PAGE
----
Harold Heckman started his military career in 1952 as a rifleman on the front lines of Korea. Through his efforts on patrol, and in the trenches, he eventually became a Sergeant First Class who led many American patrols to the North Korean front lines. He remembers his first night in Korea and the ignorant decision that his soon-to-be-ex commanding officer made. Harold Heckman proudly tells of how he earned the Bronze Star through a successful seek-and-capture mission. Harold Heckman shares how not every decision made in war has a good ending and many decisions can easily follow you home. He is proud of his service, but also recognizes the difficulties of war.
Terrified and misguided from the very first night
Harold Heckman remembers his first night on the front lines of Korea - a night that resulted in seven American causalities. Due to the ineptitude of a senior commanding officer, American soldiers on night patrol) ended up walking through a minefield which resulted in many unnecessary causalities. Harold Heckman never saw the commanding officer again.
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Earning his Bronze Star
Harold Heckman talks about the mission that ended up earning him a Bronze Star. The assignment was to seek-and-capture a North Korean soldier for intelligence. He recalls how he led a mission team through the dark to captured and bring back a North Korean soldier from the North Korean front line - an effort that almost rewarded him with a Russian war-time trophy.
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Decisions made, prices paid
Not every decision that Harold Heckman made during the war is one that he's proud of. He mournfully recalls how he was made to deal with an American soldier who defected during the onset of battle. A tough decision he can still remember clearly, and ultimately, effects him to this day.
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[Beginning of Recorded Material]
My name is Harold Heckman.
Could you spell you last name?
I: M-A-N. And what is your birthday?
H: June 8th’31
I: June 8th? Where were you born?
I: Could you spell it?
I: Where? In Illinois?
I: Tell me about your family and siblings when you were growing up?
H: Well, I had four, four younger brothers and one sister.
H: And I am the oldest and the youngest one is still living. The rest of ’em had all passed now.
I: When you were growing up?
H: When I was
H: Oh, where I went to school and stuff?
H: Well, I started out in Cederville, up on the hill. Little, well, it was two stories. And from there I went to Dakoda in a little country school.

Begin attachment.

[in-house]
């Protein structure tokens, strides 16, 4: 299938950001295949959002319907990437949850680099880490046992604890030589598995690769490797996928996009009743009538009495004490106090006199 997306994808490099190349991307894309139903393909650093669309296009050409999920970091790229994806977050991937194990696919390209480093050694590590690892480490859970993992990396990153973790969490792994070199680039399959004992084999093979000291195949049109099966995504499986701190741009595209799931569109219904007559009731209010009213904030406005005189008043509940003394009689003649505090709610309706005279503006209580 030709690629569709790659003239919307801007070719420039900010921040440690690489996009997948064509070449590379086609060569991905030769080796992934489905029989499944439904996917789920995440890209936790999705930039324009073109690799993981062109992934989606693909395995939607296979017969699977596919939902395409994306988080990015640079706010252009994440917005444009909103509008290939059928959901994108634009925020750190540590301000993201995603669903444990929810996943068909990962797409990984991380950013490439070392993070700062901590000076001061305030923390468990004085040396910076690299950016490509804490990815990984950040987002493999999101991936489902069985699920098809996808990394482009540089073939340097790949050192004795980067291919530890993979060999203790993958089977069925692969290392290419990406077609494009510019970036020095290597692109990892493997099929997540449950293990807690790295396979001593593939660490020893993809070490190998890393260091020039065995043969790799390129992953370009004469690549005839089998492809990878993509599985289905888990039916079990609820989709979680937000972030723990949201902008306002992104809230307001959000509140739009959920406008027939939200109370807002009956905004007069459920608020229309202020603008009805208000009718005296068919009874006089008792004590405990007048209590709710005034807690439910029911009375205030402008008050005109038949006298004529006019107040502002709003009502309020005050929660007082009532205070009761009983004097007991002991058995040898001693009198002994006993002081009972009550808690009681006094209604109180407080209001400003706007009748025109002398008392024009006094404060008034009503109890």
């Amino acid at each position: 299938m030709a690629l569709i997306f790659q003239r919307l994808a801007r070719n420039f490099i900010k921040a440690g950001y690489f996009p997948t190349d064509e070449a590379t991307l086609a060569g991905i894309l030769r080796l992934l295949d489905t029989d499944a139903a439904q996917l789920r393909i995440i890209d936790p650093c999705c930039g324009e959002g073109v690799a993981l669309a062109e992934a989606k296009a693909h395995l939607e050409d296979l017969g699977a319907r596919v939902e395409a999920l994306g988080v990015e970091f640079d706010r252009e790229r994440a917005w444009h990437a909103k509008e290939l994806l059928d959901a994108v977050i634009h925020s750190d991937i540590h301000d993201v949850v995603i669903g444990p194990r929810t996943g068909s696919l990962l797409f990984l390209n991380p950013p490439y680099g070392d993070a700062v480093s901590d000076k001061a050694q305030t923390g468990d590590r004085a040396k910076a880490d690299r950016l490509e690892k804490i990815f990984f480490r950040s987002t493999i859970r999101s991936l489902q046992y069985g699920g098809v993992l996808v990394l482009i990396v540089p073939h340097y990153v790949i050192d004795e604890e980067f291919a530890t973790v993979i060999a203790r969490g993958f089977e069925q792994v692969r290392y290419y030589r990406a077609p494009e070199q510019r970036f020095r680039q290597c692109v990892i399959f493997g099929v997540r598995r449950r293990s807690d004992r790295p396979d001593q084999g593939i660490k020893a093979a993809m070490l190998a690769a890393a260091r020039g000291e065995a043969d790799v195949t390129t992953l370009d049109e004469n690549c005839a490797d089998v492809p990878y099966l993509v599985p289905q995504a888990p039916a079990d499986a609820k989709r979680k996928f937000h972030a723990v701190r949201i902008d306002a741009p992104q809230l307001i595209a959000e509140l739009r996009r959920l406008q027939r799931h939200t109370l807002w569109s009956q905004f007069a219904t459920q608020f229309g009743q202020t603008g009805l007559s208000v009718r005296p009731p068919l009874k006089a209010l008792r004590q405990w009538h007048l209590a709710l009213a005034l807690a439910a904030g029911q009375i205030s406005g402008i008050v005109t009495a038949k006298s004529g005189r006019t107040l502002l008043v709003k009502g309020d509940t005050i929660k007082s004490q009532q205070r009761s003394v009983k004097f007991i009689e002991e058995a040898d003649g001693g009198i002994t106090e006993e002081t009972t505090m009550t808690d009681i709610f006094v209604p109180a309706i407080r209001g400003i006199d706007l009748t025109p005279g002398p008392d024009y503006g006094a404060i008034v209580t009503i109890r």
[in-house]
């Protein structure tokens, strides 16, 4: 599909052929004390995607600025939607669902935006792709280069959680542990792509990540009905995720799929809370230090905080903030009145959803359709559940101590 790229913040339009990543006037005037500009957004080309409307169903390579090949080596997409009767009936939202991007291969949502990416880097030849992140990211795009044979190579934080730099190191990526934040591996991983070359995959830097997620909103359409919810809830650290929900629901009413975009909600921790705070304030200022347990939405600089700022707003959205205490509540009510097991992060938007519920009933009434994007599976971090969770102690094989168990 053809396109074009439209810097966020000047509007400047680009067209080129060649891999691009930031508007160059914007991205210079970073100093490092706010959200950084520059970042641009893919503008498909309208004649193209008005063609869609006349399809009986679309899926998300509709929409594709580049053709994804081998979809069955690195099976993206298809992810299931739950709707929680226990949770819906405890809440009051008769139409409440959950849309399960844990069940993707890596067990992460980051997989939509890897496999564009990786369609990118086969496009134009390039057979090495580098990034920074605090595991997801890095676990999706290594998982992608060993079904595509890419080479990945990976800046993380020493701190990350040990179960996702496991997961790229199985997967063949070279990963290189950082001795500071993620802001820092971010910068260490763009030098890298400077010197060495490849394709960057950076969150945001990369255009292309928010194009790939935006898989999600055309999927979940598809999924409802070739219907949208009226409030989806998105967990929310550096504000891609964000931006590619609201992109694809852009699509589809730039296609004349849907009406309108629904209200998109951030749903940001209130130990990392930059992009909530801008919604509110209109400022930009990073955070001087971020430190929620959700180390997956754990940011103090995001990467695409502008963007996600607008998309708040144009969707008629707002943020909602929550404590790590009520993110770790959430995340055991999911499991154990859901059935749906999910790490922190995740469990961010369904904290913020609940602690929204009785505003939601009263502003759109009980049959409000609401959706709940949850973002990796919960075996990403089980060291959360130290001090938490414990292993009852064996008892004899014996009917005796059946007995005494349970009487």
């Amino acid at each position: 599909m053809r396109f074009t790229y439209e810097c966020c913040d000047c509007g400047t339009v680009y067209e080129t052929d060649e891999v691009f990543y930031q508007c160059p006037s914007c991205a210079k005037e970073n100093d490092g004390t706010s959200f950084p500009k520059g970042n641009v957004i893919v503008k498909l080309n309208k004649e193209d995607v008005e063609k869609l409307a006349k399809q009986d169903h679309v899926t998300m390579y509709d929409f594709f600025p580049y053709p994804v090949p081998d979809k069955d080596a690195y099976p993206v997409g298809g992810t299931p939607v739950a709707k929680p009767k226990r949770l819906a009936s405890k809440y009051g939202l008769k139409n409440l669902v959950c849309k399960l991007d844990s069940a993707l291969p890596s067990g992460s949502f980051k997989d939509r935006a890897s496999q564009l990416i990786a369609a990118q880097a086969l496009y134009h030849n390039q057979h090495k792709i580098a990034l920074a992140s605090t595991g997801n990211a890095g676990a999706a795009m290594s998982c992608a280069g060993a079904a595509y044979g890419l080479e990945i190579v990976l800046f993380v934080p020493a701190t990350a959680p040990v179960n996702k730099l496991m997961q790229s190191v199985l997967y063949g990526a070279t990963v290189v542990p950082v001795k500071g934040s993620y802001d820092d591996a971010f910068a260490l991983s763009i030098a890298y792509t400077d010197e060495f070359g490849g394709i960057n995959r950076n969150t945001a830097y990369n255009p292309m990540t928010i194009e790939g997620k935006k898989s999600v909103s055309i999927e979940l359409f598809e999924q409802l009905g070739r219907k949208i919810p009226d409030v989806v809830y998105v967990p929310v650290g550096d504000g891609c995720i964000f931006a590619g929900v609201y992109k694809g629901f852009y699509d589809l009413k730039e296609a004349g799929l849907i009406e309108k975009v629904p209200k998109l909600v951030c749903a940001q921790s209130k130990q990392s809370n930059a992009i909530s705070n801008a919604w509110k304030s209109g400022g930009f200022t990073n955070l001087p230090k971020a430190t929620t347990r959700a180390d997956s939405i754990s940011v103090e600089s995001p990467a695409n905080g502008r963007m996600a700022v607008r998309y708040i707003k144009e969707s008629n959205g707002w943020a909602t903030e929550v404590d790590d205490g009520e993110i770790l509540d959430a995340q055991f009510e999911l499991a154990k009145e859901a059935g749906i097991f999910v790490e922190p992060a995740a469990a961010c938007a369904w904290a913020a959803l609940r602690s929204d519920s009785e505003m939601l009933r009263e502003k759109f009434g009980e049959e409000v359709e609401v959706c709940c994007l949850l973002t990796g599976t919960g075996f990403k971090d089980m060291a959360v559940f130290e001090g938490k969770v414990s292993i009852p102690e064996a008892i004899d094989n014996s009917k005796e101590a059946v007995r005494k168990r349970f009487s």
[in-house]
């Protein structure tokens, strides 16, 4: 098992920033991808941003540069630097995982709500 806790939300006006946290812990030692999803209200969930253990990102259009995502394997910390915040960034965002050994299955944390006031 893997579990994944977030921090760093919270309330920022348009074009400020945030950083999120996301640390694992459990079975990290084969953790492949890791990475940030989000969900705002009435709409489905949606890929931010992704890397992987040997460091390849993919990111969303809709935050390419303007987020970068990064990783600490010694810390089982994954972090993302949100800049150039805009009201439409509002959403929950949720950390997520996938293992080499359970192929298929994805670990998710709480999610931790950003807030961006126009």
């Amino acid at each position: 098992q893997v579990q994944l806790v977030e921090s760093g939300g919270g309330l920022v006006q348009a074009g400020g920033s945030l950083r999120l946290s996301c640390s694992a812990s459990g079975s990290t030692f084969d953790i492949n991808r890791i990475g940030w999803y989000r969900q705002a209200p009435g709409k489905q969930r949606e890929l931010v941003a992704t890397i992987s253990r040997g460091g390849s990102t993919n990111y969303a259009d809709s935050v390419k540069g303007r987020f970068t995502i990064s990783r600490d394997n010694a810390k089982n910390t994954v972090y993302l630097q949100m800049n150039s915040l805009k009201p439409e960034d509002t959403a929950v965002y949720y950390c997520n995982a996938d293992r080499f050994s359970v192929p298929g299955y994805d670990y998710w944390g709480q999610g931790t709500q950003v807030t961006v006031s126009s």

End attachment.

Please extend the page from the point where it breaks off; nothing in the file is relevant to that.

H: And that’s where I graduated grade school. Then I went to
a year and a half of Freeport High School.
I: Uh huh. When did you graduate?
H: Oh, boy, what year was it?
I: 194-, what is it?
H: 8 I think.
H: Yeah. And I didn’t really graduate.
H; I only had one semester to go and-
I: And then?
H: me and the principal go into it.
H: And I left.
I: Wow, that was big decision, huh?
I: So, what happened? Why did you do then?
H: What did I do then?
H: Then I kinda I went to work on a, one of my friend’s farm?
H: And, I was there, I don’t recall how many years,
probably five or six years I worked with them. And they had two boys that was going to Freeport High School. And one girl. So, I went to right with him to Freeport High School for a year and a half. Then, then the family moved up to Dakoda.
I: South Dakota:
H: No, not south.
H: Just plain D-A-K-O-D-A.
I: Oh, okay.
H: And I went right along with them up there. And I went to Dakoda High School and there’s where I got just about all my education. [laughs]
I: Did you graduate Dakoda High School?
H: I didn’t graduate.
I: I, you didn’t. So, when did you join the Army?
H: The Korean deal?
I: And where did you get the military training, basic military training?
H: Camp Cook, Camp Cook, California.
I: Mm-hmm. And when did you leave for Korea?
H: ’53-, ’52.
I: What month?
H: When was it, July?
H: I think.
H: I was six months in California
then I got on a slow boat to China and went to Korea.
I: Mm-hmm. And where did you arrive in Korea?
I: Where? Was it Inchon?
H: That don’t sound right. I can’t remember.
H: Pusan, I think
H: I think so.
I: You arrived in Pusan. And, where did you go from there?